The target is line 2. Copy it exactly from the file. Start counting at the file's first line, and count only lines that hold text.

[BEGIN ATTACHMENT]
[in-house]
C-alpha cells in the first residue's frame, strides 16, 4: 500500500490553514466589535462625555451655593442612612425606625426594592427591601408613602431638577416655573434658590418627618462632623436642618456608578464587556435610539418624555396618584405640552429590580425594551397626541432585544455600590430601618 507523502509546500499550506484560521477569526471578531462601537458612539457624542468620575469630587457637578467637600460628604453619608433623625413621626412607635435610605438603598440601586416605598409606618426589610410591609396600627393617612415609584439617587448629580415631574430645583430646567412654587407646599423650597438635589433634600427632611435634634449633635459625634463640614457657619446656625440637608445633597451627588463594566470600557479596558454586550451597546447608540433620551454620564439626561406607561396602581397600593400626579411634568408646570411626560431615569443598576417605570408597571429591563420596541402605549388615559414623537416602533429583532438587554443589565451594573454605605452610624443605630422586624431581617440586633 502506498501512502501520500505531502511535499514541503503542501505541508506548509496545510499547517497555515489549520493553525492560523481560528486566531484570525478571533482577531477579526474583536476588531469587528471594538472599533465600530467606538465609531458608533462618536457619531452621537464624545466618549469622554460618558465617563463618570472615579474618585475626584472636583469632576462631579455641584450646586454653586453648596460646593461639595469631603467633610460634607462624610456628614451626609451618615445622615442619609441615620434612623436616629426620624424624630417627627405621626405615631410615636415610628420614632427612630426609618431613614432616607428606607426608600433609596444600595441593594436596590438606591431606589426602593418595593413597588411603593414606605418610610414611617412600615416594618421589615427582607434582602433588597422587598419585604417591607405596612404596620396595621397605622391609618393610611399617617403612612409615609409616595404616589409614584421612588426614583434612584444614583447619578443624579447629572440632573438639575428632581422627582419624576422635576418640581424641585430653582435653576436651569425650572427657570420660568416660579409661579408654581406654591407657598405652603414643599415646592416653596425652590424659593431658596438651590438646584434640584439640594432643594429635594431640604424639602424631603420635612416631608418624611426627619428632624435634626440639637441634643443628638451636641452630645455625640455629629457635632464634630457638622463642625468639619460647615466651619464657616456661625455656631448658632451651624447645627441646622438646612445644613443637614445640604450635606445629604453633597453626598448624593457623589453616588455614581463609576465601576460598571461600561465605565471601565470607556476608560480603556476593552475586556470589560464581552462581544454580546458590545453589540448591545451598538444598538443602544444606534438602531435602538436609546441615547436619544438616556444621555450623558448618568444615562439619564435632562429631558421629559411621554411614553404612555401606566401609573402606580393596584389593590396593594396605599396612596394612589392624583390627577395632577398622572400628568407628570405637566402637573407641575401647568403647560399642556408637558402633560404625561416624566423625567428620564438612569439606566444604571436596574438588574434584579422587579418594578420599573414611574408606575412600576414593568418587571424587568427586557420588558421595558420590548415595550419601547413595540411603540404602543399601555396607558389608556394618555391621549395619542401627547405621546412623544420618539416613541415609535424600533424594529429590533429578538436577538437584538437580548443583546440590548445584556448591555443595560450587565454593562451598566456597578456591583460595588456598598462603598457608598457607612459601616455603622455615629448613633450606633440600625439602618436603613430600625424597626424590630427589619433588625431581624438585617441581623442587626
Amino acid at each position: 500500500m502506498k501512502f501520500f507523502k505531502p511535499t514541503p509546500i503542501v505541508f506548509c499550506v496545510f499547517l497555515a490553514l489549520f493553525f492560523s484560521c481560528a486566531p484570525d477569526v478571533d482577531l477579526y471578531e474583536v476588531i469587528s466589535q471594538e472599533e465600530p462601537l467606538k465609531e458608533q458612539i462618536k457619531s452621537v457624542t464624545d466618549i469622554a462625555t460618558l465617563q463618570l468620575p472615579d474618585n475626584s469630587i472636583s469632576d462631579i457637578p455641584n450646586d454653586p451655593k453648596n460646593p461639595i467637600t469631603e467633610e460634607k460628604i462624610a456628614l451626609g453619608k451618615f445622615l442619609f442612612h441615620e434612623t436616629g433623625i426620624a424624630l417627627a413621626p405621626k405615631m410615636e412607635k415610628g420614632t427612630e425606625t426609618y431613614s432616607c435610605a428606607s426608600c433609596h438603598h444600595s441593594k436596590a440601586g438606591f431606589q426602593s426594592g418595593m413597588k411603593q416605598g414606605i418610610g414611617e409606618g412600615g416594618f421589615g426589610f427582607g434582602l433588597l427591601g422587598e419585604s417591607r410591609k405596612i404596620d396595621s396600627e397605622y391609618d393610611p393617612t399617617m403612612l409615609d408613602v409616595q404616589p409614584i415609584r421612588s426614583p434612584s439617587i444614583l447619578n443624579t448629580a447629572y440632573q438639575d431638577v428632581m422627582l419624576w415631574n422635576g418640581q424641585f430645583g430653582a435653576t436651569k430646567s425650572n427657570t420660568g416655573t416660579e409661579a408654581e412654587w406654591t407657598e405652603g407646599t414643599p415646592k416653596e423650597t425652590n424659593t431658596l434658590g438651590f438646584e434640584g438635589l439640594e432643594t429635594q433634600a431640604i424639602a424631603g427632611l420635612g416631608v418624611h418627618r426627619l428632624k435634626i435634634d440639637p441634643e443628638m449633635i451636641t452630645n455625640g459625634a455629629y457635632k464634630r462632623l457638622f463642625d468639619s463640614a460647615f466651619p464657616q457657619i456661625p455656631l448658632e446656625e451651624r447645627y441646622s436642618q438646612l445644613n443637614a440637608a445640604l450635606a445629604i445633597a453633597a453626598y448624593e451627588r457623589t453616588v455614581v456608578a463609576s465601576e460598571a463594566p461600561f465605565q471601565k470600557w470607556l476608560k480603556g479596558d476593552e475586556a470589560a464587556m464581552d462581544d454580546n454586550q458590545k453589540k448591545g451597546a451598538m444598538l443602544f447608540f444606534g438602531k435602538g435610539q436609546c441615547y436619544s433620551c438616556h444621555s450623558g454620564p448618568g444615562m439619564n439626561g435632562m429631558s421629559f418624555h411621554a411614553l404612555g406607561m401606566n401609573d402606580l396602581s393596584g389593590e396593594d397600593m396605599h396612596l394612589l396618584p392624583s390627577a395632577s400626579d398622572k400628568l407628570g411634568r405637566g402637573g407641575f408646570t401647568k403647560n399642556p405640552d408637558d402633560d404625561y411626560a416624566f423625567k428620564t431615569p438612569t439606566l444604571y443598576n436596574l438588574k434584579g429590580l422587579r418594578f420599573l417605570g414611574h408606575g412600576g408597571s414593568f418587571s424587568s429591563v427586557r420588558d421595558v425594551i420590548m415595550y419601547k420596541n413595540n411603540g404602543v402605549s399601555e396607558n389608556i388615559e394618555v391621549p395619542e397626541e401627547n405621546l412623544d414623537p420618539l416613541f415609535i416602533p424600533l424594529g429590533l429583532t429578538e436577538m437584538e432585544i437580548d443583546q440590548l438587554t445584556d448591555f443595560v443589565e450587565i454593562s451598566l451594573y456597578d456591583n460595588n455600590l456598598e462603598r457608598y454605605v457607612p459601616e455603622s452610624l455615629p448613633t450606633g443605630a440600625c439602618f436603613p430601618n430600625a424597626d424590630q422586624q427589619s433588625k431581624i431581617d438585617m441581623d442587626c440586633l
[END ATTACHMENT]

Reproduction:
C-alpha cells in the first residue's frame, strides 16, 4: 500500500490553514466589535462625555451655593442612612425606625426594592427591601408613602431638577416655573434658590418627618462632623436642618456608578464587556435610539418624555396618584405640552429590580425594551397626541432585544455600590430601618 507523502509546500499550506484560521477569526471578531462601537458612539457624542468620575469630587457637578467637600460628604453619608433623625413621626412607635435610605438603598440601586416605598409606618426589610410591609396600627393617612415609584439617587448629580415631574430645583430646567412654587407646599423650597438635589433634600427632611435634634449633635459625634463640614457657619446656625440637608445633597451627588463594566470600557479596558454586550451597546447608540433620551454620564439626561406607561396602581397600593400626579411634568408646570411626560431615569443598576417605570408597571429591563420596541402605549388615559414623537416602533429583532438587554443589565451594573454605605452610624443605630422586624431581617440586633 502506498501512502501520500505531502511535499514541503503542501505541508506548509496545510499547517497555515489549520493553525492560523481560528486566531484570525478571533482577531477579526474583536476588531469587528471594538472599533465600530467606538465609531458608533462618536457619531452621537464624545466618549469622554460618558465617563463618570472615579474618585475626584472636583469632576462631579455641584450646586454653586453648596460646593461639595469631603467633610460634607462624610456628614451626609451618615445622615442619609441615620434612623436616629426620624424624630417627627405621626405615631410615636415610628420614632427612630426609618431613614432616607428606607426608600433609596444600595441593594436596590438606591431606589426602593418595593413597588411603593414606605418610610414611617412600615416594618421589615427582607434582602433588597422587598419585604417591607405596612404596620396595621397605622391609618393610611399617617403612612409615609409616595404616589409614584421612588426614583434612584444614583447619578443624579447629572440632573438639575428632581422627582419624576422635576418640581424641585430653582435653576436651569425650572427657570420660568416660579409661579408654581406654591407657598405652603414643599415646592416653596425652590424659593431658596438651590438646584434640584439640594432643594429635594431640604424639602424631603420635612416631608418624611426627619428632624435634626440639637441634643443628638451636641452630645455625640455629629457635632464634630457638622463642625468639619460647615466651619464657616456661625455656631448658632451651624447645627441646622438646612445644613443637614445640604450635606445629604453633597453626598448624593457623589453616588455614581463609576465601576460598571461600561465605565471601565470607556476608560480603556476593552475586556470589560464581552462581544454580546458590545453589540448591545451598538444598538443602544444606534438602531435602538436609546441615547436619544438616556444621555450623558448618568444615562439619564435632562429631558421629559411621554411614553404612555401606566401609573402606580393596584389593590396593594396605599396612596394612589392624583390627577395632577398622572400628568407628570405637566402637573407641575401647568403647560399642556408637558402633560404625561416624566423625567428620564438612569439606566444604571436596574438588574434584579422587579418594578420599573414611574408606575412600576414593568418587571424587568427586557420588558421595558420590548415595550419601547413595540411603540404602543399601555396607558389608556394618555391621549395619542401627547405621546412623544420618539416613541415609535424600533424594529429590533429578538436577538437584538437580548443583546440590548445584556448591555443595560450587565454593562451598566456597578456591583460595588456598598462603598457608598457607612459601616455603622455615629448613633450606633440600625439602618436603613430600625424597626424590630427589619433588625431581624438585617441581623442587626